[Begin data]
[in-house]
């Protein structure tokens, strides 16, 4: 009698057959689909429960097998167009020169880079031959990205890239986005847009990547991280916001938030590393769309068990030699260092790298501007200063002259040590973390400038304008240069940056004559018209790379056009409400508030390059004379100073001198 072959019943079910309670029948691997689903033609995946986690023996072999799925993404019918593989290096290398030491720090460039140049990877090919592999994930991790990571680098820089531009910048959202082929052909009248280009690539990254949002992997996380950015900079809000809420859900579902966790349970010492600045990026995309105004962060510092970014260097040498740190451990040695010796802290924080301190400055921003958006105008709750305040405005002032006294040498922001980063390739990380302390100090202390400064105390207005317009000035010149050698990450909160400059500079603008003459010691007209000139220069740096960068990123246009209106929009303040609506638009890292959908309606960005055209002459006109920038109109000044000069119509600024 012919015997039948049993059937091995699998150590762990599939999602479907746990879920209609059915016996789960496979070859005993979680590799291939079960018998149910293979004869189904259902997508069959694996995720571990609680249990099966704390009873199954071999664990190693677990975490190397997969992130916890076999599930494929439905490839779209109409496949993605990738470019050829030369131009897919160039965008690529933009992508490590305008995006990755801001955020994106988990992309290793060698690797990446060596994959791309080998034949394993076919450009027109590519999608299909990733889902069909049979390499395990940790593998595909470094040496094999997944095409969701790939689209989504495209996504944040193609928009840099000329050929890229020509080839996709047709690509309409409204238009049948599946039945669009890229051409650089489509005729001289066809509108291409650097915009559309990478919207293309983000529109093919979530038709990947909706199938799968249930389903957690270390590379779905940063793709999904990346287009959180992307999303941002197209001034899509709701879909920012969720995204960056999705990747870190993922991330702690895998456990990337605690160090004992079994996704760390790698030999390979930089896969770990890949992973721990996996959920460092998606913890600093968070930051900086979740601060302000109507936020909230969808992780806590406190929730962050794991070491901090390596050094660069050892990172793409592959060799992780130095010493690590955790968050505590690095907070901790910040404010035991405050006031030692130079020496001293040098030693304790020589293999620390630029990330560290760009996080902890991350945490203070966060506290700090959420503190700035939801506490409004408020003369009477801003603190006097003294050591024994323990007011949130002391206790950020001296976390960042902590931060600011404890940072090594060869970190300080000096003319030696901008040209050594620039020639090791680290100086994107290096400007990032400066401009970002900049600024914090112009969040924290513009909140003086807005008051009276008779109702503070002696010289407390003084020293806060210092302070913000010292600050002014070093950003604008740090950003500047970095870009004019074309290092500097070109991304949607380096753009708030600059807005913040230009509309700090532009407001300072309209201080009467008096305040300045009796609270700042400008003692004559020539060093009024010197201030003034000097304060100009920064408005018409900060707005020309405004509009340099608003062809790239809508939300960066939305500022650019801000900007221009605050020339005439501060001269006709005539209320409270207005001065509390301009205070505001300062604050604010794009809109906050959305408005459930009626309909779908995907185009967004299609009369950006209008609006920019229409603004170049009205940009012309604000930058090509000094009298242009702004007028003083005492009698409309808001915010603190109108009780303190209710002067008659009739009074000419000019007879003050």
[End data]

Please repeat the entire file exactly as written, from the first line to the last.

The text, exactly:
[in-house]
């Protein structure tokens, strides 16, 4: 009698057959689909429960097998167009020169880079031959990205890239986005847009990547991280916001938030590393769309068990030699260092790298501007200063002259040590973390400038304008240069940056004559018209790379056009409400508030390059004379100073001198 072959019943079910309670029948691997689903033609995946986690023996072999799925993404019918593989290096290398030491720090460039140049990877090919592999994930991790990571680098820089531009910048959202082929052909009248280009690539990254949002992997996380950015900079809000809420859900579902966790349970010492600045990026995309105004962060510092970014260097040498740190451990040695010796802290924080301190400055921003958006105008709750305040405005002032006294040498922001980063390739990380302390100090202390400064105390207005317009000035010149050698990450909160400059500079603008003459010691007209000139220069740096960068990123246009209106929009303040609506638009890292959908309606960005055209002459006109920038109109000044000069119509600024 012919015997039948049993059937091995699998150590762990599939999602479907746990879920209609059915016996789960496979070859005993979680590799291939079960018998149910293979004869189904259902997508069959694996995720571990609680249990099966704390009873199954071999664990190693677990975490190397997969992130916890076999599930494929439905490839779209109409496949993605990738470019050829030369131009897919160039965008690529933009992508490590305008995006990755801001955020994106988990992309290793060698690797990446060596994959791309080998034949394993076919450009027109590519999608299909990733889902069909049979390499395990940790593998595909470094040496094999997944095409969701790939689209989504495209996504944040193609928009840099000329050929890229020509080839996709047709690509309409409204238009049948599946039945669009890229051409650089489509005729001289066809509108291409650097915009559309990478919207293309983000529109093919979530038709990947909706199938799968249930389903957690270390590379779905940063793709999904990346287009959180992307999303941002197209001034899509709701879909920012969720995204960056999705990747870190993922991330702690895998456990990337605690160090004992079994996704760390790698030999390979930089896969770990890949992973721990996996959920460092998606913890600093968070930051900086979740601060302000109507936020909230969808992780806590406190929730962050794991070491901090390596050094660069050892990172793409592959060799992780130095010493690590955790968050505590690095907070901790910040404010035991405050006031030692130079020496001293040098030693304790020589293999620390630029990330560290760009996080902890991350945490203070966060506290700090959420503190700035939801506490409004408020003369009477801003603190006097003294050591024994323990007011949130002391206790950020001296976390960042902590931060600011404890940072090594060869970190300080000096003319030696901008040209050594620039020639090791680290100086994107290096400007990032400066401009970002900049600024914090112009969040924290513009909140003086807005008051009276008779109702503070002696010289407390003084020293806060210092302070913000010292600050002014070093950003604008740090950003500047970095870009004019074309290092500097070109991304949607380096753009708030600059807005913040230009509309700090532009407001300072309209201080009467008096305040300045009796609270700042400008003692004559020539060093009024010197201030003034000097304060100009920064408005018409900060707005020309405004509009340099608003062809790239809508939300960066939305500022650019801000900007221009605050020339005439501060001269006709005539209320409270207005001065509390301009205070505001300062604050604010794009809109906050959305408005459930009626309909779908995907185009967004299609009369950006209008609006920019229409603004170049009205940009012309604000930058090509000094009298242009702004007028003083005492009698409309808001915010603190109108009780303190209710002067008659009739009074000419000019007879003050």